[EDITORIALS]Put plant investment firstThe main reason why Korea’s economy is slowing is that businesses are making few facilities investments. The domestic economy, which appeared to be emerging from its long recession early this year, is once again plummeting, battered by bad news from abroad, such as soaring crude oil prices and a weaker dollar. It is now clear that low investment in facilities is to blame for the faltering economy.
During an evaluation of the present state of the economy, the government itself cited weak facilities investments as the biggest obstacle to a recovery in the domestic economy.
Until the 1997-98 financial crisis, the increasing rate of investment in facilities had marked double-digit growth every year. But since 2001, the rate has been only 1.1 percent on average. It is only one-tenth that of the average annual rates from 1991 to 1996. Though private consumption is increasing, it will not last long if it is not bolstered by corporate investment.
Andy Xie, the chief economist at Morgan Stanley and a specialist on the Korean economy, said that to sustain the nation’s economic growth, wages would have to be raised to prop up consumer sentiment which must be preceded by an increase in facilities investments. This means that greater capital spending is the key to a recovery in the Korean economy.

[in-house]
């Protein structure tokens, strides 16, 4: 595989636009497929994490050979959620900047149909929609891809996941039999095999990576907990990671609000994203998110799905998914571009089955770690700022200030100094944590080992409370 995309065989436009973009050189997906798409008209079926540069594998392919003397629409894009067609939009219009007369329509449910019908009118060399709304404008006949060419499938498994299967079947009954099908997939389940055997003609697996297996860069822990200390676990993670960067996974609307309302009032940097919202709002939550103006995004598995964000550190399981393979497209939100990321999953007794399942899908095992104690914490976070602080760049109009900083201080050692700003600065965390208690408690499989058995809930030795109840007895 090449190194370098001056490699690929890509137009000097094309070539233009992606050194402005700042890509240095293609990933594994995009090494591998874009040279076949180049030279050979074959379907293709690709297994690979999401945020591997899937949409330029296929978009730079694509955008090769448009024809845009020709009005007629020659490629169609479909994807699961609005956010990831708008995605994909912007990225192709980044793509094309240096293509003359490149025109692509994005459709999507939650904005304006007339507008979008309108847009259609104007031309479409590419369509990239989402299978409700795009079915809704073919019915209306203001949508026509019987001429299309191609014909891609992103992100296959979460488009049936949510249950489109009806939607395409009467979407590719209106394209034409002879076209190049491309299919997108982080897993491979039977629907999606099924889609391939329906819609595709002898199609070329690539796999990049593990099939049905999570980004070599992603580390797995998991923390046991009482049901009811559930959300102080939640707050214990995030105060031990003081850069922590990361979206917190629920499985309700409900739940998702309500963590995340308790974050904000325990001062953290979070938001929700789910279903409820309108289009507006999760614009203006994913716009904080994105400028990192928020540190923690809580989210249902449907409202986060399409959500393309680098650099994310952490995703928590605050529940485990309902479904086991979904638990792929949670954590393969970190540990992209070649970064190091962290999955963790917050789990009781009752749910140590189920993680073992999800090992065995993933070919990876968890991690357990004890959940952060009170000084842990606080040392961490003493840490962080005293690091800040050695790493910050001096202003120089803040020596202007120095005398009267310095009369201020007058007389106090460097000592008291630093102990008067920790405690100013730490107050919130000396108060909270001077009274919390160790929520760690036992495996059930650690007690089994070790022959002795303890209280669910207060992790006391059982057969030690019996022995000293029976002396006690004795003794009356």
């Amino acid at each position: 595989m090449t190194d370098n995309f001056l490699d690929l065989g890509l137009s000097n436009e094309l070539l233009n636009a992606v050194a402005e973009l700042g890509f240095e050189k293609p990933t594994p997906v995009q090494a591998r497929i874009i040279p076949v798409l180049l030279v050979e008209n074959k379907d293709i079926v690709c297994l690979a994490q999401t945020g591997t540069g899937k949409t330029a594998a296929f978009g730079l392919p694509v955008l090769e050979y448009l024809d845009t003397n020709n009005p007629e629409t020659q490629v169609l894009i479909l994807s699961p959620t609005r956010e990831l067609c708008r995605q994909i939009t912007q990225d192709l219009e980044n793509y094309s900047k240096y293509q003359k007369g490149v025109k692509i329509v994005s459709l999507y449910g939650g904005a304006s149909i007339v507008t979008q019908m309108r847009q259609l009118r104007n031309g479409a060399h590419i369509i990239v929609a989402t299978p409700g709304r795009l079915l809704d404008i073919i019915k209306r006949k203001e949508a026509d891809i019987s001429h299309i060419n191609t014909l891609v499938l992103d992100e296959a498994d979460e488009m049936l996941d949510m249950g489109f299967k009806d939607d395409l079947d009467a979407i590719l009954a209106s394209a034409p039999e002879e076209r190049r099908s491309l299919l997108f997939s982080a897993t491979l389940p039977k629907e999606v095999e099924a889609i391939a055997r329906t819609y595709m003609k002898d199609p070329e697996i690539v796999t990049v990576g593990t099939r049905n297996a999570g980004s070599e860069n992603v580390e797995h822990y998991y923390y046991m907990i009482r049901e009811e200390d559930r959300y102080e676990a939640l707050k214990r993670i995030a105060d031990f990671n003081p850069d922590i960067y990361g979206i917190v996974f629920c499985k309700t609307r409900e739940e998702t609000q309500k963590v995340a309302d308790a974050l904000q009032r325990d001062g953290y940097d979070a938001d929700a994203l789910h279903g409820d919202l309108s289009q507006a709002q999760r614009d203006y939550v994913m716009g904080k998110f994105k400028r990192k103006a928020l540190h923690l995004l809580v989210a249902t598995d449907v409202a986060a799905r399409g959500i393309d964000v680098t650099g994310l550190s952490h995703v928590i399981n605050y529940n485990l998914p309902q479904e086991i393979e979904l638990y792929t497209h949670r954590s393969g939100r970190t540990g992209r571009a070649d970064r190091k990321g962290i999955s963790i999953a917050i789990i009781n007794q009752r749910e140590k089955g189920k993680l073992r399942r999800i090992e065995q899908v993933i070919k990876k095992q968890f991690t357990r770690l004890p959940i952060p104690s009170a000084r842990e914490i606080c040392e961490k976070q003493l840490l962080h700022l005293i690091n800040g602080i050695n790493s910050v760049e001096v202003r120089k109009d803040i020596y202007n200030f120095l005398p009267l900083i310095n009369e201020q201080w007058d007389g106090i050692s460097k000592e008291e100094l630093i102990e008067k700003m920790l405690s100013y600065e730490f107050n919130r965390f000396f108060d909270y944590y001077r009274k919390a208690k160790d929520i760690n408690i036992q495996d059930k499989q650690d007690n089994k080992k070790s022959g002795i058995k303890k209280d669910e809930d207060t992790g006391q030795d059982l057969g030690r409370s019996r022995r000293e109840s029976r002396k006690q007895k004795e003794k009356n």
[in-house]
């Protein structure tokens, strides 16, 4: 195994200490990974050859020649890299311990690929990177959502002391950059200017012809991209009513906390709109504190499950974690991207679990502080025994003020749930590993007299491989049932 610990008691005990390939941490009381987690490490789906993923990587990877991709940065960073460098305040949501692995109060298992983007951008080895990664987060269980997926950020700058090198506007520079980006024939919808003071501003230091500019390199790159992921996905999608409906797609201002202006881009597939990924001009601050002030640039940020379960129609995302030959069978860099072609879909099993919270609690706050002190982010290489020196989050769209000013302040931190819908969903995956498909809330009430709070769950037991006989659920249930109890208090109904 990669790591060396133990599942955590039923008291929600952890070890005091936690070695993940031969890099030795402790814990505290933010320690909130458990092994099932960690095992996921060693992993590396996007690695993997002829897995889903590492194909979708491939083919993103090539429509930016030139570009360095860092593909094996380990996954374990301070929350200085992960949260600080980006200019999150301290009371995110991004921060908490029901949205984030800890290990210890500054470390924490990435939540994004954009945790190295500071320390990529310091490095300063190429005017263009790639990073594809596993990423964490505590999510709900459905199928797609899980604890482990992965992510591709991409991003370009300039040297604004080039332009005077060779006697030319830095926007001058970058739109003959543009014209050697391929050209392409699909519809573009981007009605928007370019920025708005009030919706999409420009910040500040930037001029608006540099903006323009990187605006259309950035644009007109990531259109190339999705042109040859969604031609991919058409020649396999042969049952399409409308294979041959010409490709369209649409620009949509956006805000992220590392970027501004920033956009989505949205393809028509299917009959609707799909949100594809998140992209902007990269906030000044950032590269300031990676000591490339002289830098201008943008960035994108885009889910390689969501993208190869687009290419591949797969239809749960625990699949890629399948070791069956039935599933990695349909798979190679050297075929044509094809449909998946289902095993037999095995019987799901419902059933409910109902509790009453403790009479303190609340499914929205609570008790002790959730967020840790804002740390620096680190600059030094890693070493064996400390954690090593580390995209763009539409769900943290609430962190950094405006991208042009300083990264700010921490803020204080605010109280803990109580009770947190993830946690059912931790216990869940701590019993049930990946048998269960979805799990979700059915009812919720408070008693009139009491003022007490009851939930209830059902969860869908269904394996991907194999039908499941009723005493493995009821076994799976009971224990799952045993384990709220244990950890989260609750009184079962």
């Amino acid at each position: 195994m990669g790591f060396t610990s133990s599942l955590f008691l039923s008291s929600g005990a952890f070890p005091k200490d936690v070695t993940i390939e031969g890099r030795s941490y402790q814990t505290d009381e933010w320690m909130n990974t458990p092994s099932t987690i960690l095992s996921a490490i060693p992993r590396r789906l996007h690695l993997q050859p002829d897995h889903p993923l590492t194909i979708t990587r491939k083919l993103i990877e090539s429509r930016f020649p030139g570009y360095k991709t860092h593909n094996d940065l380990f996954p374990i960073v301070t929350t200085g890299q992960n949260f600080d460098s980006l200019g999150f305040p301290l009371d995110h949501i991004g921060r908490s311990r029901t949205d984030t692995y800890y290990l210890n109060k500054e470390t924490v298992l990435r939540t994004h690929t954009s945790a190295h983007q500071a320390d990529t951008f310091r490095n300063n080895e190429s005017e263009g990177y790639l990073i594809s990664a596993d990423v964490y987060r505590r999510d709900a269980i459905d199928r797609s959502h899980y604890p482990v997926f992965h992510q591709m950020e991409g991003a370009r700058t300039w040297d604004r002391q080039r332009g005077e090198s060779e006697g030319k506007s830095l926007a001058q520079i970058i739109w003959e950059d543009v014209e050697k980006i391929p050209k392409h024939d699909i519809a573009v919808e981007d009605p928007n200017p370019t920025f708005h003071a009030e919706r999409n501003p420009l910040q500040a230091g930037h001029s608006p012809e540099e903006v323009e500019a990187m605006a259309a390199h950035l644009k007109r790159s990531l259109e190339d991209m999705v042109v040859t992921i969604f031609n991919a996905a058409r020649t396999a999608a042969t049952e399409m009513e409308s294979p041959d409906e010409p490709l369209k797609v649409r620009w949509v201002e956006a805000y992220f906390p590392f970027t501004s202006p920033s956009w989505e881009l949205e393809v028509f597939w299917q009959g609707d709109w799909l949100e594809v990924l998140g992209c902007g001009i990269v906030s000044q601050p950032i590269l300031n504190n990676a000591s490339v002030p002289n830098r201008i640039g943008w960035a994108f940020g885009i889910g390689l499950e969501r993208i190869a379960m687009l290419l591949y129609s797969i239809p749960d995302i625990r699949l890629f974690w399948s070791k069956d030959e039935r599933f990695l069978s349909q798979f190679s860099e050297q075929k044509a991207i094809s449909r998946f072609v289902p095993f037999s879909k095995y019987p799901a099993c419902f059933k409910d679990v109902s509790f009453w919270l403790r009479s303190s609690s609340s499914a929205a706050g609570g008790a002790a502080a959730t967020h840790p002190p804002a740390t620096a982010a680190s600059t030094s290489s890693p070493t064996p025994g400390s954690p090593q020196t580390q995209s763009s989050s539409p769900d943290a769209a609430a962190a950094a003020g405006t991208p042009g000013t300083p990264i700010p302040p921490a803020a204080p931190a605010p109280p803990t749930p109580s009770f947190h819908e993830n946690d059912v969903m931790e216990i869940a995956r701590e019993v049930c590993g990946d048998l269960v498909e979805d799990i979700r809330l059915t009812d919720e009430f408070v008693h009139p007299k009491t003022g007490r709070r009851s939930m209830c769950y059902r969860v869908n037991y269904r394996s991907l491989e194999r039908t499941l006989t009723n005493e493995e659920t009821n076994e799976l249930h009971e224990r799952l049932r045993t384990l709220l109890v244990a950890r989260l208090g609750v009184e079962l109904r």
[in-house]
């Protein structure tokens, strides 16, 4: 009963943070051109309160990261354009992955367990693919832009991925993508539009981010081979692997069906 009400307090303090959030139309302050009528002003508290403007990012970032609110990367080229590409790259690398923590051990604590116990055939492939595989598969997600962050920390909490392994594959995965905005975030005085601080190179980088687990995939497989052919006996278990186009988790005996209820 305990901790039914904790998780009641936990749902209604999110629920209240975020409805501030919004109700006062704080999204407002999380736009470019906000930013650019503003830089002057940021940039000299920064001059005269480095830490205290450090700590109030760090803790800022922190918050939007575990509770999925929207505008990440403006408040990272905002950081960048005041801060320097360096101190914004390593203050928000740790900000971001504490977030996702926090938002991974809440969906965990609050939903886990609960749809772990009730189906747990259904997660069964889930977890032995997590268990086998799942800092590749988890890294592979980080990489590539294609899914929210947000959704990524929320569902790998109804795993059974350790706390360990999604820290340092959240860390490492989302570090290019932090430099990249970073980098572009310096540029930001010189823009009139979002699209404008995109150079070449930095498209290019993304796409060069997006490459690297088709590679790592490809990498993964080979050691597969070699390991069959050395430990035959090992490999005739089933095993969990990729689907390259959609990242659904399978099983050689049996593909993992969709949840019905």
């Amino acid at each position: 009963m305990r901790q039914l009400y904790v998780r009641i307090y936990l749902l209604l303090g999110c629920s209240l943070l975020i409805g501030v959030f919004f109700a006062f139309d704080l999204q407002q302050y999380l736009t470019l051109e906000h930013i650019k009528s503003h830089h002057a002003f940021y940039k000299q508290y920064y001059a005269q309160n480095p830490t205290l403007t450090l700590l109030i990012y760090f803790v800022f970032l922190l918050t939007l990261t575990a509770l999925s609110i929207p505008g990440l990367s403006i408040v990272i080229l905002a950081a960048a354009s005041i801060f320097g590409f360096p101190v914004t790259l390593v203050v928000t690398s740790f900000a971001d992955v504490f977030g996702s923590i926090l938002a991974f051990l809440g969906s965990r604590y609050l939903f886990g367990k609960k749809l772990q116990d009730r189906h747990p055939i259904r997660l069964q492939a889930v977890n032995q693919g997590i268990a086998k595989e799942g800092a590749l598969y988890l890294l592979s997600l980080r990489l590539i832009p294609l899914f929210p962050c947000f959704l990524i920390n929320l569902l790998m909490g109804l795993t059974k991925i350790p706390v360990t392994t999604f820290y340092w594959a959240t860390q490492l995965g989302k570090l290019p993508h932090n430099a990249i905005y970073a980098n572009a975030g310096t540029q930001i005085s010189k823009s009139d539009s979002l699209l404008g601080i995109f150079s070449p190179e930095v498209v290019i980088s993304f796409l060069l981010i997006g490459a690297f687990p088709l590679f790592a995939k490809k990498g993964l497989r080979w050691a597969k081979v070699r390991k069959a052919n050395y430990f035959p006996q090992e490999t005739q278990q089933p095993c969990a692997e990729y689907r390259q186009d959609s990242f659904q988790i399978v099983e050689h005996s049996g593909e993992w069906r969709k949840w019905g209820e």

Yet domestic facilities investments, which showed signs of recovery for a short period of time late last year, fell into negative growth in the first quarter of this year. If seasonally adjusted, such investment slipped 0.7 percent from the fourth quarter of last year.
Domestic companies are still hesitating to invest because many regulations are still on the book, and because wages and land prices are too high. In addition, the rising price of oil and the appreciation of the won against the dollar are obstructing economic growth.
The government modestly described this situation as a “lack of economic and social circumstances that would ease companies’ risks in new investments.” In other words, the government is acknowledging that it is difficult for the companies to revive investment in such conditions.
The government had said it was doing its best to make a “good environment for doing business,” but recently said “investment has not been recovered due to the lack of related circumstances.” How does the government expect the economy to revive without plans to promote investment and without the will to do so?
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